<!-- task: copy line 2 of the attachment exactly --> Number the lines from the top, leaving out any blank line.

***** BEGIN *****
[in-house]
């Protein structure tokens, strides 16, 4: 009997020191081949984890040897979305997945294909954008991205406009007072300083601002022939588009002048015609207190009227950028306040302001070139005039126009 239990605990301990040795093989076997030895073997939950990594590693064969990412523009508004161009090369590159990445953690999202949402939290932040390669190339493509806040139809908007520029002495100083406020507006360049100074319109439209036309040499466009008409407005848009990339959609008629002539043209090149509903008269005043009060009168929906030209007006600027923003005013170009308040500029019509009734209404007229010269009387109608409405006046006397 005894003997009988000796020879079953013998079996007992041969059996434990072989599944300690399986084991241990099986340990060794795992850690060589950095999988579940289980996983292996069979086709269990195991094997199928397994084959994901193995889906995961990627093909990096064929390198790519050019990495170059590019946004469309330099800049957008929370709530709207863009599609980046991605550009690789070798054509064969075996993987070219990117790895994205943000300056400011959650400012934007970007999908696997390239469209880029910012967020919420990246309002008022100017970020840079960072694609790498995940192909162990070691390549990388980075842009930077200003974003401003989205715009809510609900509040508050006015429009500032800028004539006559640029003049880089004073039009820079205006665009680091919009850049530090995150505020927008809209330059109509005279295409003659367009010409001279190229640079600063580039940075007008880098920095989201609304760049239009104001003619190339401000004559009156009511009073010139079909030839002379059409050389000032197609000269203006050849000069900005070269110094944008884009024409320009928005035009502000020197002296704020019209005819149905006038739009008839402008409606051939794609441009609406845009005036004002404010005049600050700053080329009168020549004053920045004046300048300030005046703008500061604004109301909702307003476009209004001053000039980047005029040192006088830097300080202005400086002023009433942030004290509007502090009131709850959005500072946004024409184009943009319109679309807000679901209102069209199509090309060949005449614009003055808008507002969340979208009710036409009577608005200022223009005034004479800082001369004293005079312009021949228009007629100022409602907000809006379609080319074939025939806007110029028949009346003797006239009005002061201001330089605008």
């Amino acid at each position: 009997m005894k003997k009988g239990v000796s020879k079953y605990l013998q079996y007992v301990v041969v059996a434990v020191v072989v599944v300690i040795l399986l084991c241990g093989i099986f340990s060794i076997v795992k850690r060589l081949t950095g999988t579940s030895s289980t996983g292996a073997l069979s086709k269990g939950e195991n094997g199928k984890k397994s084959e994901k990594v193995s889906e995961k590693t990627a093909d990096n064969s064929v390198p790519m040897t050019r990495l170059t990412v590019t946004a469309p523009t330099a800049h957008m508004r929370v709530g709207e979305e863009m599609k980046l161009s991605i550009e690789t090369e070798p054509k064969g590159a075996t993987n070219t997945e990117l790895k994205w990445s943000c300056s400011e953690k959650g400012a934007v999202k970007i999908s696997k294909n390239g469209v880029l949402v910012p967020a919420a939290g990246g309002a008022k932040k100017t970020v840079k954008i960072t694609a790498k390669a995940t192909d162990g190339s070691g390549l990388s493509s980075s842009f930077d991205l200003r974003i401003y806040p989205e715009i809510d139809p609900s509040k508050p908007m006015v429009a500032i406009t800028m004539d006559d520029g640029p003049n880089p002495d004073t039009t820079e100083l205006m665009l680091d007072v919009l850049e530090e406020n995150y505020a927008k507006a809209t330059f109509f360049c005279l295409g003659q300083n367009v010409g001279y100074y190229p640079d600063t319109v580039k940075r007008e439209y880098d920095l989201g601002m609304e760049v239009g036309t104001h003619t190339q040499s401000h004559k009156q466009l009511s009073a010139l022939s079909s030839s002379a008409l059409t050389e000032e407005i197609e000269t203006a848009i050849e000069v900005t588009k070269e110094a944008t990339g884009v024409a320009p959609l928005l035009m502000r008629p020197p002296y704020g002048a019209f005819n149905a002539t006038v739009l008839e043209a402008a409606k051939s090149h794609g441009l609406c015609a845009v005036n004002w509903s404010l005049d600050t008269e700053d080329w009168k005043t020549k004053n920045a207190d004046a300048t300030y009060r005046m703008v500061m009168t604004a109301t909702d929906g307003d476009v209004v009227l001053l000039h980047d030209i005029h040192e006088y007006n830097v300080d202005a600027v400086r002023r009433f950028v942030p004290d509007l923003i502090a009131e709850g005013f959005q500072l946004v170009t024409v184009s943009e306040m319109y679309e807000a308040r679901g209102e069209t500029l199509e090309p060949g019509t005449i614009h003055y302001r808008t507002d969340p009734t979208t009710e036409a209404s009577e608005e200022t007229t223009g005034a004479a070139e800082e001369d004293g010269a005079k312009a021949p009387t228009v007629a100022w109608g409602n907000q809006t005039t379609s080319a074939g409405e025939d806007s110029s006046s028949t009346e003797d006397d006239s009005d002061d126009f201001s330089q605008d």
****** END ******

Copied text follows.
């Protein structure tokens, strides 16, 4: 009997020191081949984890040897979305997945294909954008991205406009007072300083601002022939588009002048015609207190009227950028306040302001070139005039126009 239990605990301990040795093989076997030895073997939950990594590693064969990412523009508004161009090369590159990445953690999202949402939290932040390669190339493509806040139809908007520029002495100083406020507006360049100074319109439209036309040499466009008409407005848009990339959609008629002539043209090149509903008269005043009060009168929906030209007006600027923003005013170009308040500029019509009734209404007229010269009387109608409405006046006397 005894003997009988000796020879079953013998079996007992041969059996434990072989599944300690399986084991241990099986340990060794795992850690060589950095999988579940289980996983292996069979086709269990195991094997199928397994084959994901193995889906995961990627093909990096064929390198790519050019990495170059590019946004469309330099800049957008929370709530709207863009599609980046991605550009690789070798054509064969075996993987070219990117790895994205943000300056400011959650400012934007970007999908696997390239469209880029910012967020919420990246309002008022100017970020840079960072694609790498995940192909162990070691390549990388980075842009930077200003974003401003989205715009809510609900509040508050006015429009500032800028004539006559640029003049880089004073039009820079205006665009680091919009850049530090995150505020927008809209330059109509005279295409003659367009010409001279190229640079600063580039940075007008880098920095989201609304760049239009104001003619190339401000004559009156009511009073010139079909030839002379059409050389000032197609000269203006050849000069900005070269110094944008884009024409320009928005035009502000020197002296704020019209005819149905006038739009008839402008409606051939794609441009609406845009005036004002404010005049600050700053080329009168020549004053920045004046300048300030005046703008500061604004109301909702307003476009209004001053000039980047005029040192006088830097300080202005400086002023009433942030004290509007502090009131709850959005500072946004024409184009943009319109679309807000679901209102069209199509090309060949005449614009003055808008507002969340979208009710036409009577608005200022223009005034004479800082001369004293005079312009021949228009007629100022409602907000809006379609080319074939025939806007110029028949009346003797006239009005002061201001330089605008």